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The wisdom of crowdfunding

The Wisdom
Of Crowdfunding
Indiegogo's cofounder and CEO explains the virtues (and fun)
of piggybacking on his money-raising platform.
here's a time and a place
for everything. ! .think
credit cards are valuable; so are bank cards
and money from family
and friends. But with the advantages
of technology and electronic payments, now is the time for crowdfunding. The benefits stretch beyond
the money. As an entrepreneur raising funds, you get to engage demand
and mitigate risk. You get to capture
customer data, e-mail addresses and
physical information, if people are
willing to provide it. You can test
your marketing and get more promotion than you ever could on your
own. I tell entrepreneurs and smallbusiness owners that if you're coming on Indiegogo just for the money,
it might be easier to hit up your dad
or the bank.
We've had tens of thousands of
campaigns. There's no question that
it's led to job creation. We had a single designer who wanted to create a
T-shirt shop in Pennsylvania and was
able to raise money and open a shop
that now has 16 employees. Emmy's
Organics-a small healthy-snackfoods business in Ithaca, N.Y.-has
hired a few more people since raising money on Indiegogo. They were
turned down by banks because they
Investors in campaigns "know they helped
make something happen": Slava Rubin.
didn't create enough revenue and
traction to get a loan, even though
they were doing okay. Now they distribute in more than 40 states.
Some campaigns are for $100;
others have gone over the $1 million
mark. Each is really a microdemographic of something, whether it's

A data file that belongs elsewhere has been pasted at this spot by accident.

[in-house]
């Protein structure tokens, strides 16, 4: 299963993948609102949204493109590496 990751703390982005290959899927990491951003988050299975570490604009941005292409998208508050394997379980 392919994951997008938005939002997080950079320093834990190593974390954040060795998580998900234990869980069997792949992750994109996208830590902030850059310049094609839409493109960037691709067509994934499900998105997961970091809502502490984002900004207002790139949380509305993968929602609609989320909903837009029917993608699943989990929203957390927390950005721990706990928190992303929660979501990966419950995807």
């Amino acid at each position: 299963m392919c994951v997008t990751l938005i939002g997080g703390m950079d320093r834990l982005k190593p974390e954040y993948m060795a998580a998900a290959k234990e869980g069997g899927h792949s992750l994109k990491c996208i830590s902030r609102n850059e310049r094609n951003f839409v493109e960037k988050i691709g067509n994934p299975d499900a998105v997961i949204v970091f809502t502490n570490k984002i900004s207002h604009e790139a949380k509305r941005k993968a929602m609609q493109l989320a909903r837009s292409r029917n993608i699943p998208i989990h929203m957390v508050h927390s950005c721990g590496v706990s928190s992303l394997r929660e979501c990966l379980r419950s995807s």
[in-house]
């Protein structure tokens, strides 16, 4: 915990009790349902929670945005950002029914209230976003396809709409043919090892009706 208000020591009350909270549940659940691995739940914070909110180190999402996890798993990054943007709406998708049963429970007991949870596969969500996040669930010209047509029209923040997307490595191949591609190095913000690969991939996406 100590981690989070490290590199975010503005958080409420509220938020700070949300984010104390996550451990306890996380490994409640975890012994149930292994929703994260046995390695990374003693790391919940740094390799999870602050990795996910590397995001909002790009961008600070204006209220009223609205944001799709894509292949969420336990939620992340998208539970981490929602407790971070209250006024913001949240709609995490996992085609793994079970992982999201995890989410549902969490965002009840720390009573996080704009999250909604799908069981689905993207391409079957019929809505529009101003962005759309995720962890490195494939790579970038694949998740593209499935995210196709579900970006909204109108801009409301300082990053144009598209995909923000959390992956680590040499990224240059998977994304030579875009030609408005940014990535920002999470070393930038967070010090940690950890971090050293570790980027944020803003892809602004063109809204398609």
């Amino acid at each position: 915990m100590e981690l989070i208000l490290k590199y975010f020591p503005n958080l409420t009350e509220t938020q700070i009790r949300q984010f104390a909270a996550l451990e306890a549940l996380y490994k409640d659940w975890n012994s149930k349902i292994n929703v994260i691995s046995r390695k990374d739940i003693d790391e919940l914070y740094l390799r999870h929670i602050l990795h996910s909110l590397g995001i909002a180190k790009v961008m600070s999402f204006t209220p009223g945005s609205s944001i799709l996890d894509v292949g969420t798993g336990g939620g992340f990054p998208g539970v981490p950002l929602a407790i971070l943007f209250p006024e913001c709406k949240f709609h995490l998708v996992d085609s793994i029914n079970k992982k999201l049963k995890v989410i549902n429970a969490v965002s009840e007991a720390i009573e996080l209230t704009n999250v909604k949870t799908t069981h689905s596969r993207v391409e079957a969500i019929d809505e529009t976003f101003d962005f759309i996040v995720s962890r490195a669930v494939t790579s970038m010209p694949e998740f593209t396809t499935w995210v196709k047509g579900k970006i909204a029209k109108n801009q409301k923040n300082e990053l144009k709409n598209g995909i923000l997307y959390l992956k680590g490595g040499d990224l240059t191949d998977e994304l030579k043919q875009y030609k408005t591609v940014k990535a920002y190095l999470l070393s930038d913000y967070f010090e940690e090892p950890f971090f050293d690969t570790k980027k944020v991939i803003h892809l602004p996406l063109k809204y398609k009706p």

skateboarders or 80-year-old basketball players in a league. You have a
lot of cross-pollinating when people
start funding items on discovery.
You get some pretty cool projects
that otherwise probably wouldn't
have seen the light of day. Who Gives
a Crap raised $66,000 to make toilet
paper and uses SO% of the proceeds
to build toilets in the developing
world. Not everyone is an entrepreneur. Nik Wallenda, a seventh-generation member of the Flying Wallendas family, raised money and walked
across Niagara Falls on a tightrope.
A group raised $250,000 to rebuild
a mosque in Joplin, Mo. that had
burned down after sheltering people
during last year's tornadoes. We also
crowd funded our first baby: A couple
raised money to be able to afford
in vitro fertilization.
Why do people contribute to the
campaigns? First, they care about the
person and the cause. Second, they
want the perk-say, an iPhone case
that doubles as a stun gun. Third, they
become part of a community, knowing that they helped make something
happen. Lastly, people want to profit.
Right now that's not legal. It will be
in 2013, when the SEC fmishes its
rules to implement the JOBS Act,
passed last April.()
Slava Rubin is CEO and cofounder of
four-year-old Indiegogo, a fUnding platform (and Kickstarter rival) that takes a
4% to 9% cut ofmonies raised. He talked
to Dan Schawbel,founder ofMillennia[
Branding, a Gen-Y research consultancy,
and a Forbes.com contributor.